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Spot weld gun... experience?


Jedi Knight
Country flag
Hello all,

I'm a lucky guy: my wife's grandmother found a spot weld gun at the Ft. Myers flea market, which she gave me for Christmas. (I knew my wife was a good catch, but who knew her grandmother would be too!!)

It does not come with directions, however I found the same at Eastwood:

Does anyone have any experience with these? Tips to give? Do thise welders provide quality spot welds? The one concern I have is the welder pushes from one side, to use it properly there needs to be some sort of support from the back.

Baiscally, I would need an arc welder to use it. I have a Hobart 140 MIG welder, so I would buy a cheapie stick welder off Craig's list. Before I do that, is the tool worthy?

66 TR4A


Jedi Warrior
Mike, you're better off just using the MIG and making plug welds. That type of spot welder is at best a compromise to get an old stick welder machine to make spot welds of a sort. Your MIG welder will do much better. Say thanks and very kindly and put it aside, not worth buying another welder power supply for that.


Great Pumpkin - R.I.P
Why can't you use the Hobart power supply?

You should be able to disconnect the wire feed gun and connect the spot gun in it's place; and the lowest heat setting is surely low enough for the spot welder. This setup wouldn't be all that different than using a spool gun with it, which is a Hobart recommended configuration. And surely the spot welds wouldn't be any worse with DC power instead of AC ?


Jedi Knight
The problem using the 140 M.I.G. power supply would be the contractor {controlled by the trigger on the M.I.G. gun} that turns the welding current on and off.
The spot welder he has requires a constant supply of welding current such as supplied by an A.C. or D.C. S.M.A.W. machine.
The spot welder is a cost effective way to produce spot welds. That is IF you are going to be doing a bunch of them!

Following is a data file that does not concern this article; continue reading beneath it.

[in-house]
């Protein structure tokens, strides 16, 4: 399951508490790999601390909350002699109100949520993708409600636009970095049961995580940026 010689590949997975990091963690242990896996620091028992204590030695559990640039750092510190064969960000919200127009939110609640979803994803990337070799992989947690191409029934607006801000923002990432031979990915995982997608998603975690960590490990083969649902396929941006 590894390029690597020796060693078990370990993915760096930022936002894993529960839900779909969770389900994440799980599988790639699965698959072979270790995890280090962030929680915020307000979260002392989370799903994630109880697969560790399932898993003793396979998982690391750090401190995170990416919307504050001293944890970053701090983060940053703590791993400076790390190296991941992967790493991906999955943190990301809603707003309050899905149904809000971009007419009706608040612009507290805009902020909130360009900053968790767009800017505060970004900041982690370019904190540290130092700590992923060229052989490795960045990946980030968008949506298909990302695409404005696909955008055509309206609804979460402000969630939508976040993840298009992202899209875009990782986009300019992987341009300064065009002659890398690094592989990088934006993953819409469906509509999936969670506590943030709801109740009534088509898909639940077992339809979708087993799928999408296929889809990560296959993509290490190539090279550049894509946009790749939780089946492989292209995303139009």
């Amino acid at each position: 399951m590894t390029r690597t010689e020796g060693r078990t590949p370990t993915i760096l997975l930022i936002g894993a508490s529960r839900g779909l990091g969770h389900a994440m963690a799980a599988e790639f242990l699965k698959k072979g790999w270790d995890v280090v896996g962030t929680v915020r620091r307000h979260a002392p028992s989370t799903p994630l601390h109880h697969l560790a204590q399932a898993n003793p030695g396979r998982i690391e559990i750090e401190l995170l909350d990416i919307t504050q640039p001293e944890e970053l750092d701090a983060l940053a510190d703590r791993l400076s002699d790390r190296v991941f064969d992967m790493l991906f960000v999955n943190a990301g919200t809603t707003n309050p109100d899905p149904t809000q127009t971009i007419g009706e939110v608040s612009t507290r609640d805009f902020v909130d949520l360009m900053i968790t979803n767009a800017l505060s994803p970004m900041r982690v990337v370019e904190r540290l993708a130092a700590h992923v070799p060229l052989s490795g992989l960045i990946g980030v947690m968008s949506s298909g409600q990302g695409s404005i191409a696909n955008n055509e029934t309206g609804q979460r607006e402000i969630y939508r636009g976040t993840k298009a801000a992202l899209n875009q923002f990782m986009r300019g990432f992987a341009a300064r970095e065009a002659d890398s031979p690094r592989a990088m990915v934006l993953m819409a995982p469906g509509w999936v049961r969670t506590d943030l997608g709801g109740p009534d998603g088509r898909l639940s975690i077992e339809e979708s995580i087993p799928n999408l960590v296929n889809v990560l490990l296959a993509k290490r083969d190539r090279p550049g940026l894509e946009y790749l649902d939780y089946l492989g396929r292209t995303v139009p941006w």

For our purposes I have a tendency to agree with Bill. Where we are not doing weld after weld after weld on our cars.
On the other hand there could be applications where a spot welder might just be the ticket.
The question then being
1.Do you have uses for a S.M.A.W. machine other than to power the spot welder.
2.Can you afford a S.M.A.W. machine to sit and collect dust If not.
3.Do you have the space to accommodate a S.M.A.W. Machine.
4. Is your work facility wired to accommodate a S.M.A.W. machine {normally 220 V @ 50 A.}
Yes ... you could buy a 110 V S.M.A.W. machine The question being would it produce enough current to provide the size and type of spot welds required.
{usually these 110 v S.M.A.W. machines arn`t up to much! Most won`t even run 3/32 electrodes.}
The pros:
you CAN spot weld non ferrous metals!
You can spot weld in very tight places and awkward positions.
You are not consuming costly argon/co2 mix gas. {yes you could use cored wire with the M.I.G.instead}

A little information { Not much} I hope it helps you decide what you need/want to do


Jedi Warrior
The basic problem with that type of spot welder is shown in the diagram I made versus the standard resistance type spot welder. Plug welding using a MIG you would drill or punch the top layer and then weld to the lower panel filling the hole for a "plug weld".


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Jedi Knight